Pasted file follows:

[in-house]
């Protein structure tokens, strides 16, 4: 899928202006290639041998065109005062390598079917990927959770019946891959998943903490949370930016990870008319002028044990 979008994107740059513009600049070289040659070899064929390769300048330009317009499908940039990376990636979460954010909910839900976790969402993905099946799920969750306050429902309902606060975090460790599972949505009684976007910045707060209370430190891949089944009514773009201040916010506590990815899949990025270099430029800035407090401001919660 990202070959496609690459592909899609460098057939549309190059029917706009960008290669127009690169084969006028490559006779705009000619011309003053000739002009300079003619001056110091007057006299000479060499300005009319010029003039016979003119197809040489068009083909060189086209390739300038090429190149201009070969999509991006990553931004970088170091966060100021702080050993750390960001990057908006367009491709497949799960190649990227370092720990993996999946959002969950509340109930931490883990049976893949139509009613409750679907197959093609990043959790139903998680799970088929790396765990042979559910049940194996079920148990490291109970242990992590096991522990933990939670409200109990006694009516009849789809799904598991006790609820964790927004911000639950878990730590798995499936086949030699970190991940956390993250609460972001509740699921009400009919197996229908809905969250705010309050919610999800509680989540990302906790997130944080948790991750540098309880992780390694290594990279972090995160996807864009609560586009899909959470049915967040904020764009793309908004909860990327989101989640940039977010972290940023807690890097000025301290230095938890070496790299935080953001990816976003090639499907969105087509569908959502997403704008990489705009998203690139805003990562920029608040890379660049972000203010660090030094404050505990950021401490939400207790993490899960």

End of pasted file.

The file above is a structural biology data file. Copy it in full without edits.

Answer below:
[in-house]
């Protein structure tokens, strides 16, 4: 899928202006290639041998065109005062390598079917990927959770019946891959998943903490949370930016990870008319002028044990 979008994107740059513009600049070289040659070899064929390769300048330009317009499908940039990376990636979460954010909910839900976790969402993905099946799920969750306050429902309902606060975090460790599972949505009684976007910045707060209370430190891949089944009514773009201040916010506590990815899949990025270099430029800035407090401001919660 990202070959496609690459592909899609460098057939549309190059029917706009960008290669127009690169084969006028490559006779705009000619011309003053000739002009300079003619001056110091007057006299000479060499300005009319010029003039016979003119197809040489068009083909060189086209390739300038090429190149201009070969999509991006990553931004970088170091966060100021702080050993750390960001990057908006367009491709497949799960190649990227370092720990993996999946959002969950509340109930931490883990049976893949139509009613409750679907197959093609990043959790139903998680799970088929790396765990042979559910049940194996079920148990490291109970242990992590096991522990933990939670409200109990006694009516009849789809799904598991006790609820964790927004911000639950878990730590798995499936086949030699970190991940956390993250609460972001509740699921009400009919197996229908809905969250705010309050919610999800509680989540990302906790997130944080948790991750540098309880992780390694290594990279972090995160996807864009609560586009899909959470049915967040904020764009793309908004909860990327989101989640940039977010972290940023807690890097000025301290230095938890070496790299935080953001990816976003090639499907969105087509569908959502997403704008990489705009998203690139805003990562920029608040890379660049972000203010660090030094404050505990950021401490939400207790993490899960």